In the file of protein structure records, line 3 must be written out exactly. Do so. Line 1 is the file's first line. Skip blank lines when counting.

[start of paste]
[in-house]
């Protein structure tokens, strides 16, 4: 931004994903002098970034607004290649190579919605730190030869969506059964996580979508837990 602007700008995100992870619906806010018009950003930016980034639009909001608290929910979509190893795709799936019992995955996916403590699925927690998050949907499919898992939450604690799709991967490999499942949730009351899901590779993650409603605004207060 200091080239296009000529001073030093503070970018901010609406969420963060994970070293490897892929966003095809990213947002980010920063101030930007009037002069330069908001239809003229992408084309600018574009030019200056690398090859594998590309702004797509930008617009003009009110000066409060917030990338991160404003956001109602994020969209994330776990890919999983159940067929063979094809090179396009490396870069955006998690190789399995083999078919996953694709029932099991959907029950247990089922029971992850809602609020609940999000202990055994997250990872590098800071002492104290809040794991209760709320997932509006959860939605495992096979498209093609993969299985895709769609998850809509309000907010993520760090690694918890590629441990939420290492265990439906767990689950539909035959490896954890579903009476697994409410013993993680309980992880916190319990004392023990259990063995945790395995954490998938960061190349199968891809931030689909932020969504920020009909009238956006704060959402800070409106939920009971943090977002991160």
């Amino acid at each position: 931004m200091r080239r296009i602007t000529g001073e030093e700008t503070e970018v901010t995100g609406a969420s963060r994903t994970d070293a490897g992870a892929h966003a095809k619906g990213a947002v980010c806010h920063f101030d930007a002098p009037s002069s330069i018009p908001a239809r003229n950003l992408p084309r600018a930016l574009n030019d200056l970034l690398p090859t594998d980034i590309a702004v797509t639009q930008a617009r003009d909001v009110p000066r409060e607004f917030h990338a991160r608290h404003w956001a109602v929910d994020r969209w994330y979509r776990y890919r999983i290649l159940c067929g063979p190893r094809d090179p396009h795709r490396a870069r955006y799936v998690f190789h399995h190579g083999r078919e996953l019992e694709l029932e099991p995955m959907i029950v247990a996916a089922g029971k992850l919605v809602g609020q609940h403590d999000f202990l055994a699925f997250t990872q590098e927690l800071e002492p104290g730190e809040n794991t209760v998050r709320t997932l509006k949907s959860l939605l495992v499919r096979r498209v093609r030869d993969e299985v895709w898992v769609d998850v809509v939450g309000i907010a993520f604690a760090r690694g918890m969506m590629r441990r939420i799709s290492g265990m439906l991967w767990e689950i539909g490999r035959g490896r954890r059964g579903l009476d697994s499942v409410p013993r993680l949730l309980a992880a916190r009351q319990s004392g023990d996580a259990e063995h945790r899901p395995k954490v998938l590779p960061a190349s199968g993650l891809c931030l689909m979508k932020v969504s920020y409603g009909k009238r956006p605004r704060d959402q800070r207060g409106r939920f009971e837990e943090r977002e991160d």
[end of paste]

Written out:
């Amino acid at each position: 931004m200091r080239r296009i602007t000529g001073e030093e700008t503070e970018v901010t995100g609406a969420s963060r994903t994970d070293a490897g992870a892929h966003a095809k619906g990213a947002v980010c806010h920063f101030d930007a002098p009037s002069s330069i018009p908001a239809r003229n950003l992408p084309r600018a930016l574009n030019d200056l970034l690398p090859t594998d980034i590309a702004v797509t639009q930008a617009r003009d909001v009110p000066r409060e607004f917030h990338a991160r608290h404003w956001a109602v929910d994020r969209w994330y979509r776990y890919r999983i290649l159940c067929g063979p190893r094809d090179p396009h795709r490396a870069r955006y799936v998690f190789h399995h190579g083999r078919e996953l019992e694709l029932e099991p995955m959907i029950v247990a996916a089922g029971k992850l919605v809602g609020q609940h403590d999000f202990l055994a699925f997250t990872q590098e927690l800071e002492p104290g730190e809040n794991t209760v998050r709320t997932l509006k949907s959860l939605l495992v499919r096979r498209v093609r030869d993969e299985v895709w898992v769609d998850v809509v939450g309000i907010a993520f604690a760090r690694g918890m969506m590629r441990r939420i799709s290492g265990m439906l991967w767990e689950i539909g490999r035959g490896r954890r059964g579903l009476d697994s499942v409410p013993r993680l949730l309980a992880a916190r009351q319990s004392g023990d996580a259990e063995h945790r899901p395995k954490v998938l590779p960061a190349s199968g993650l891809c931030l689909m979508k932020v969504s920020y409603g009909k009238r956006p605004r704060d959402q800070r207060g409106r939920f009971e837990e943090r977002e991160d």